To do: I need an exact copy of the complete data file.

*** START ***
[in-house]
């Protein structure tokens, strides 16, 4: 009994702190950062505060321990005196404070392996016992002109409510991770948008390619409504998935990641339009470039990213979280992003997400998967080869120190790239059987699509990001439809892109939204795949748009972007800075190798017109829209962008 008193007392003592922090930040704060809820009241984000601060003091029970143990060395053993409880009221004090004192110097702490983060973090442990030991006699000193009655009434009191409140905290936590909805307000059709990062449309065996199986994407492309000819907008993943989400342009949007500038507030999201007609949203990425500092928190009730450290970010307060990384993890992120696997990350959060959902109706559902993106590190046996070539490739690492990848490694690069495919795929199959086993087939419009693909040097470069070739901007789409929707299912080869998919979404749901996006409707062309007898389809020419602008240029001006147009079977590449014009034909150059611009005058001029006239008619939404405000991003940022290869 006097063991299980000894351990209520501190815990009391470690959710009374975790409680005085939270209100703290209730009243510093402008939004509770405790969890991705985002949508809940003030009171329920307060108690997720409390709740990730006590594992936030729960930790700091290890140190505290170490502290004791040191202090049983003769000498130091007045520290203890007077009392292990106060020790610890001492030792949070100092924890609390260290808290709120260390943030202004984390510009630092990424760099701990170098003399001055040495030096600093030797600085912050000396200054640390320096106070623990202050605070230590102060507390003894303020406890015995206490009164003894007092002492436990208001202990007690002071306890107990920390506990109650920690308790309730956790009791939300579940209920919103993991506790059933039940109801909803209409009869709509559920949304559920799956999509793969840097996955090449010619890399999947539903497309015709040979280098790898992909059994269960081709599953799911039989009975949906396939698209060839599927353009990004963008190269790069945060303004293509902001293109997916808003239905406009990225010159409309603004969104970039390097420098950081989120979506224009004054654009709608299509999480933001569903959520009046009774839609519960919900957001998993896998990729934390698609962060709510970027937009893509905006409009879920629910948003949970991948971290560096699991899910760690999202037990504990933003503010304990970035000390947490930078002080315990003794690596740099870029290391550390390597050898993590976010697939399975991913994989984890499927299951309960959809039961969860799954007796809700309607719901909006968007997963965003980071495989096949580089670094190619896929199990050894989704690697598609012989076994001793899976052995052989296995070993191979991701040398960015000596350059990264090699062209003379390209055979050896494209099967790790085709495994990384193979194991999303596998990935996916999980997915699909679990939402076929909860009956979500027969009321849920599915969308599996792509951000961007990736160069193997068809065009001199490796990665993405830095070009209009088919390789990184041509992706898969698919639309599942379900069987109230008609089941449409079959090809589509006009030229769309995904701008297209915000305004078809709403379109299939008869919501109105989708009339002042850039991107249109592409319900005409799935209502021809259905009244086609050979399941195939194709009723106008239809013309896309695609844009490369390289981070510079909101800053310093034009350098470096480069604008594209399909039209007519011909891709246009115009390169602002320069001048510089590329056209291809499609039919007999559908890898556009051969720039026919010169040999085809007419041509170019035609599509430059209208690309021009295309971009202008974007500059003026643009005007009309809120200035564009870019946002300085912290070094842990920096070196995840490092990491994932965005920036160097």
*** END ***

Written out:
[in-house]
């Protein structure tokens, strides 16, 4: 009994702190950062505060321990005196404070392996016992002109409510991770948008390619409504998935990641339009470039990213979280992003997400998967080869120190790239059987699509990001439809892109939204795949748009972007800075190798017109829209962008 008193007392003592922090930040704060809820009241984000601060003091029970143990060395053993409880009221004090004192110097702490983060973090442990030991006699000193009655009434009191409140905290936590909805307000059709990062449309065996199986994407492309000819907008993943989400342009949007500038507030999201007609949203990425500092928190009730450290970010307060990384993890992120696997990350959060959902109706559902993106590190046996070539490739690492990848490694690069495919795929199959086993087939419009693909040097470069070739901007789409929707299912080869998919979404749901996006409707062309007898389809020419602008240029001006147009079977590449014009034909150059611009005058001029006239008619939404405000991003940022290869 006097063991299980000894351990209520501190815990009391470690959710009374975790409680005085939270209100703290209730009243510093402008939004509770405790969890991705985002949508809940003030009171329920307060108690997720409390709740990730006590594992936030729960930790700091290890140190505290170490502290004791040191202090049983003769000498130091007045520290203890007077009392292990106060020790610890001492030792949070100092924890609390260290808290709120260390943030202004984390510009630092990424760099701990170098003399001055040495030096600093030797600085912050000396200054640390320096106070623990202050605070230590102060507390003894303020406890015995206490009164003894007092002492436990208001202990007690002071306890107990920390506990109650920690308790309730956790009791939300579940209920919103993991506790059933039940109801909803209409009869709509559920949304559920799956999509793969840097996955090449010619890399999947539903497309015709040979280098790898992909059994269960081709599953799911039989009975949906396939698209060839599927353009990004963008190269790069945060303004293509902001293109997916808003239905406009990225010159409309603004969104970039390097420098950081989120979506224009004054654009709608299509999480933001569903959520009046009774839609519960919900957001998993896998990729934390698609962060709510970027937009893509905006409009879920629910948003949970991948971290560096699991899910760690999202037990504990933003503010304990970035000390947490930078002080315990003794690596740099870029290391550390390597050898993590976010697939399975991913994989984890499927299951309960959809039961969860799954007796809700309607719901909006968007997963965003980071495989096949580089670094190619896929199990050894989704690697598609012989076994001793899976052995052989296995070993191979991701040398960015000596350059990264090699062209003379390209055979050896494209099967790790085709495994990384193979194991999303596998990935996916999980997915699909679990939402076929909860009956979500027969009321849920599915969308599996792509951000961007990736160069193997068809065009001199490796990665993405830095070009209009088919390789990184041509992706898969698919639309599942379900069987109230008609089941449409079959090809589509006009030229769309995904701008297209915000305004078809709403379109299939008869919501109105989708009339002042850039991107249109592409319900005409799935209502021809259905009244086609050979399941195939194709009723106008239809013309896309695609844009490369390289981070510079909101800053310093034009350098470096480069604008594209399909039209007519011909891709246009115009390169602002320069001048510089590329056209291809499609039919007999559908890898556009051969720039026919010169040999085809007419041509170019035609599509430059209208690309021009295309971009202008974007500059003026643009005007009309809120200035564009870019946002300085912290070094842990920096070196995840490092990491994932965005920036160097």